Leiter on John Yoo and Academic Freedom
On Friday, August 21, 2009, Professor Brian Leiter participated in a New York Times roundtable on the protests of Professor John C. Yoo's employment at the University of California Berkeley Law School. His contribution begins as follows:
As a contractual and perhaps constitutional matter, Professor Yoo cannot be fired or penalized for the content of his scholarship and teaching, unless it involves research misconduct or intellectual dishonesty. A faculty member can also be disciplined by the university if convicted by a court of a serious criminal violation. Berkeley’s regulations on this score are typical.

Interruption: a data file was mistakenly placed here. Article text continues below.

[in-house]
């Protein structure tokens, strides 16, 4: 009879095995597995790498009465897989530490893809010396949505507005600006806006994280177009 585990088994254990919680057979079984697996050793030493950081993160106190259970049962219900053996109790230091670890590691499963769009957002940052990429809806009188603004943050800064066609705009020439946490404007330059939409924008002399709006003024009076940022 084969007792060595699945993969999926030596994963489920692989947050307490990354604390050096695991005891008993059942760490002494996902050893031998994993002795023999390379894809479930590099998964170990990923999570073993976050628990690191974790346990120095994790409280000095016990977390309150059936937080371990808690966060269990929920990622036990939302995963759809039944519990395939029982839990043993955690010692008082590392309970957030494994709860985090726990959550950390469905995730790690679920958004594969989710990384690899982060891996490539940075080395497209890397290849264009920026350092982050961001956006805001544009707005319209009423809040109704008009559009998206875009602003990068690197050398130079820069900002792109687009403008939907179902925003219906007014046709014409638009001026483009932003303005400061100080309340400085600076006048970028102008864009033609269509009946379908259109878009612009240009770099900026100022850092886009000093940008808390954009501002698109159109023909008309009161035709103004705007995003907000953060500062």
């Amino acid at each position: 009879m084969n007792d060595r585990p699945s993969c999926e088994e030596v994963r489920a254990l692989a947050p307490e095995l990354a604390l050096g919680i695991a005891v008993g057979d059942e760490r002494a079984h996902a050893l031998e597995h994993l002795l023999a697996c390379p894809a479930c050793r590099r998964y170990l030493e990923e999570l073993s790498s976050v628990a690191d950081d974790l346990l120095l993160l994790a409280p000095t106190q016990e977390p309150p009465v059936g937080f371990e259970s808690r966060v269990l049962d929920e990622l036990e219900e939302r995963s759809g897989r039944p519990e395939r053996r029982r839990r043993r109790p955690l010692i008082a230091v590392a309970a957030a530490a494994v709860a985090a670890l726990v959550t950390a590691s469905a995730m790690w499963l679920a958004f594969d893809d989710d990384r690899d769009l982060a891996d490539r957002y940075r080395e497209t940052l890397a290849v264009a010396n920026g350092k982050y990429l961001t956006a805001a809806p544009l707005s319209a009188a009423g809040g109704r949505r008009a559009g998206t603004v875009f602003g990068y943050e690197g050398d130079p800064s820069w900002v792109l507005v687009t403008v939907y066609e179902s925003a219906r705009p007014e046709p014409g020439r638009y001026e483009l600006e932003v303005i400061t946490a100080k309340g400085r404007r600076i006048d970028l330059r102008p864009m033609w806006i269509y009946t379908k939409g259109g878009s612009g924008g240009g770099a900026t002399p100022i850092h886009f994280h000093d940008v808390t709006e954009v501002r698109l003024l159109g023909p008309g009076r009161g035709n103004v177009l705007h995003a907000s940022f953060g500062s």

Professor Yoo has not committed research misconduct. He has defended his views about executive power in scholarly journals, as well as in the memoranda he wrote as an attorney for the government. Other scholars have defended similar views. One may think (as I do) such views implausible, badly argued and morally odious, but they do not involve “research misconduct.”